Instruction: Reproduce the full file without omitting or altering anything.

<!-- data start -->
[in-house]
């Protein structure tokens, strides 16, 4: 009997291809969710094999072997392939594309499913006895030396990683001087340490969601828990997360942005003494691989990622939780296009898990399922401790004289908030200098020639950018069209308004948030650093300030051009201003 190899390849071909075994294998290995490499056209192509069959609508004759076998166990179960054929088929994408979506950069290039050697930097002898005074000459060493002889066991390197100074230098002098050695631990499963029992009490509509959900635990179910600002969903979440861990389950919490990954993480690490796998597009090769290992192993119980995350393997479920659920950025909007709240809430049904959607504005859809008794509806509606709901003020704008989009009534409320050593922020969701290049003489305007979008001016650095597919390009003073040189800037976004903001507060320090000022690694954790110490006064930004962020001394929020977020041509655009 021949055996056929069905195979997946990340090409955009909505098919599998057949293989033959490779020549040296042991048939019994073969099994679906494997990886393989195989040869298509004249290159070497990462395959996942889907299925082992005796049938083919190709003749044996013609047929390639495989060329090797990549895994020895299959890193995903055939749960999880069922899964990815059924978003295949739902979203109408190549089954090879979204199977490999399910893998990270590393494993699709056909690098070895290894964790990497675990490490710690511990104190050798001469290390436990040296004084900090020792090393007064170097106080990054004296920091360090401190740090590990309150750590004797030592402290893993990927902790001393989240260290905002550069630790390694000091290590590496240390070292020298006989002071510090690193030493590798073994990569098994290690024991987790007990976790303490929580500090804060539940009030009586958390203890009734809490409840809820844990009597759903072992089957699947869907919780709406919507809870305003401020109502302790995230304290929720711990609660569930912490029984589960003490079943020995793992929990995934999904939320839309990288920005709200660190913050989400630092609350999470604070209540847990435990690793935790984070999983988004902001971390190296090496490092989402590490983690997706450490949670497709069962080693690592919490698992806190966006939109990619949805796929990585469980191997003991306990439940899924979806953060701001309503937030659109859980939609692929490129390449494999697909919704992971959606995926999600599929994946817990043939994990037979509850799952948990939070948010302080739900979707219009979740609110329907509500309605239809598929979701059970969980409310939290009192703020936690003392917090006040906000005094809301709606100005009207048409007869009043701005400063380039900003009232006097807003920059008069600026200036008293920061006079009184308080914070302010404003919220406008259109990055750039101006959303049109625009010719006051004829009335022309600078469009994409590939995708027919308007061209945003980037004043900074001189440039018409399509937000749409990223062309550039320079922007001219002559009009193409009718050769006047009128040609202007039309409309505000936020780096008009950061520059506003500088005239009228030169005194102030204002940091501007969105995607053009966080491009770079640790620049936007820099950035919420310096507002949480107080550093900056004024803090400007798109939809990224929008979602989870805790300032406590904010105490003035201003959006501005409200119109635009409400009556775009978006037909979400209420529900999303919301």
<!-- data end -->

[in-house]
């Protein structure tokens, strides 16, 4: 009997291809969710094999072997392939594309499913006895030396990683001087340490969601828990997360942005003494691989990622939780296009898990399922401790004289908030200098020639950018069209308004948030650093300030051009201003 190899390849071909075994294998290995490499056209192509069959609508004759076998166990179960054929088929994408979506950069290039050697930097002898005074000459060493002889066991390197100074230098002098050695631990499963029992009490509509959900635990179910600002969903979440861990389950919490990954993480690490796998597009090769290992192993119980995350393997479920659920950025909007709240809430049904959607504005859809008794509806509606709901003020704008989009009534409320050593922020969701290049003489305007979008001016650095597919390009003073040189800037976004903001507060320090000022690694954790110490006064930004962020001394929020977020041509655009 021949055996056929069905195979997946990340090409955009909505098919599998057949293989033959490779020549040296042991048939019994073969099994679906494997990886393989195989040869298509004249290159070497990462395959996942889907299925082992005796049938083919190709003749044996013609047929390639495989060329090797990549895994020895299959890193995903055939749960999880069922899964990815059924978003295949739902979203109408190549089954090879979204199977490999399910893998990270590393494993699709056909690098070895290894964790990497675990490490710690511990104190050798001469290390436990040296004084900090020792090393007064170097106080990054004296920091360090401190740090590990309150750590004797030592402290893993990927902790001393989240260290905002550069630790390694000091290590590496240390070292020298006989002071510090690193030493590798073994990569098994290690024991987790007990976790303490929580500090804060539940009030009586958390203890009734809490409840809820844990009597759903072992089957699947869907919780709406919507809870305003401020109502302790995230304290929720711990609660569930912490029984589960003490079943020995793992929990995934999904939320839309990288920005709200660190913050989400630092609350999470604070209540847990435990690793935790984070999983988004902001971390190296090496490092989402590490983690997706450490949670497709069962080693690592919490698992806190966006939109990619949805796929990585469980191997003991306990439940899924979806953060701001309503937030659109859980939609692929490129390449494999697909919704992971959606995926999600599929994946817990043939994990037979509850799952948990939070948010302080739900979707219009979740609110329907509500309605239809598929979701059970969980409310939290009192703020936690003392917090006040906000005094809301709606100005009207048409007869009043701005400063380039900003009232006097807003920059008069600026200036008293920061006079009184308080914070302010404003919220406008259109990055750039101006959303049109625009010719006051004829009335022309600078469009994409590939995708027919308007061209945003980037004043900074001189440039018409399509937000749409990223062309550039320079922007001219002559009009193409009718050769006047009128040609202007039309409309505000936020780096008009950061520059506003500088005239009228030169005194102030204002940091501007969105995607053009966080491009770079640790620049936007820099950035919420310096507002949480107080550093900056004024803090400007798109939809990224929008979602989870805790300032406590904010105490003035201003959006501005409200119109635009409400009556775009978006037909979400209420529900999303919301």